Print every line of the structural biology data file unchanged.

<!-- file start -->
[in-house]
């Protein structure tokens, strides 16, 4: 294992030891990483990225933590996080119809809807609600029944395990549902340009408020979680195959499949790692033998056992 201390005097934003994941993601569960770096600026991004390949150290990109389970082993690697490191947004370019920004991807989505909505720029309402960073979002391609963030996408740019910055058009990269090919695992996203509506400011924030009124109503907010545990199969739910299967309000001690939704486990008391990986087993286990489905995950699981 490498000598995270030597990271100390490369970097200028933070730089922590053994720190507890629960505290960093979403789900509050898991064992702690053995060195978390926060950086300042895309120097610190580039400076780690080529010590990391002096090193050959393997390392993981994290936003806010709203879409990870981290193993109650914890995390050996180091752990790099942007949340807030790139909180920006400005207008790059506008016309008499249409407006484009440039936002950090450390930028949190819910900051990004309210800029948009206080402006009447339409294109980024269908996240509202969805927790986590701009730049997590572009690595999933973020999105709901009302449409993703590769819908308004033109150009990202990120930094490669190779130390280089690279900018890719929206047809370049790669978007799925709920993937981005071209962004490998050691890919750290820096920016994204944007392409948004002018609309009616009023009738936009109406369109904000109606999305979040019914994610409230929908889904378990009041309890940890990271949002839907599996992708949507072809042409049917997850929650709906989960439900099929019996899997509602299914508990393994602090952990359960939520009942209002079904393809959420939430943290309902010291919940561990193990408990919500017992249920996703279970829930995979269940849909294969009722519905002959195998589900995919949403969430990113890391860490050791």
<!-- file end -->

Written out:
[in-house]
């Protein structure tokens, strides 16, 4: 294992030891990483990225933590996080119809809807609600029944395990549902340009408020979680195959499949790692033998056992 201390005097934003994941993601569960770096600026991004390949150290990109389970082993690697490191947004370019920004991807989505909505720029309402960073979002391609963030996408740019910055058009990269090919695992996203509506400011924030009124109503907010545990199969739910299967309000001690939704486990008391990986087993286990489905995950699981 490498000598995270030597990271100390490369970097200028933070730089922590053994720190507890629960505290960093979403789900509050898991064992702690053995060195978390926060950086300042895309120097610190580039400076780690080529010590990391002096090193050959393997390392993981994290936003806010709203879409990870981290193993109650914890995390050996180091752990790099942007949340807030790139909180920006400005207008790059506008016309008499249409407006484009440039936002950090450390930028949190819910900051990004309210800029948009206080402006009447339409294109980024269908996240509202969805927790986590701009730049997590572009690595999933973020999105709901009302449409993703590769819908308004033109150009990202990120930094490669190779130390280089690279900018890719929206047809370049790669978007799925709920993937981005071209962004490998050691890919750290820096920016994204944007392409948004002018609309009616009023009738936009109406369109904000109606999305979040019914994610409230929908889904378990009041309890940890990271949002839907599996992708949507072809042409049917997850929650709906989960439900099929019996899997509602299914508990393994602090952990359960939520009942209002079904393809959420939430943290309902010291919940561990193990408990919500017992249920996703279970829930995979269940849909294969009722519905002959195998589900995919949403969430990113890391860490050791």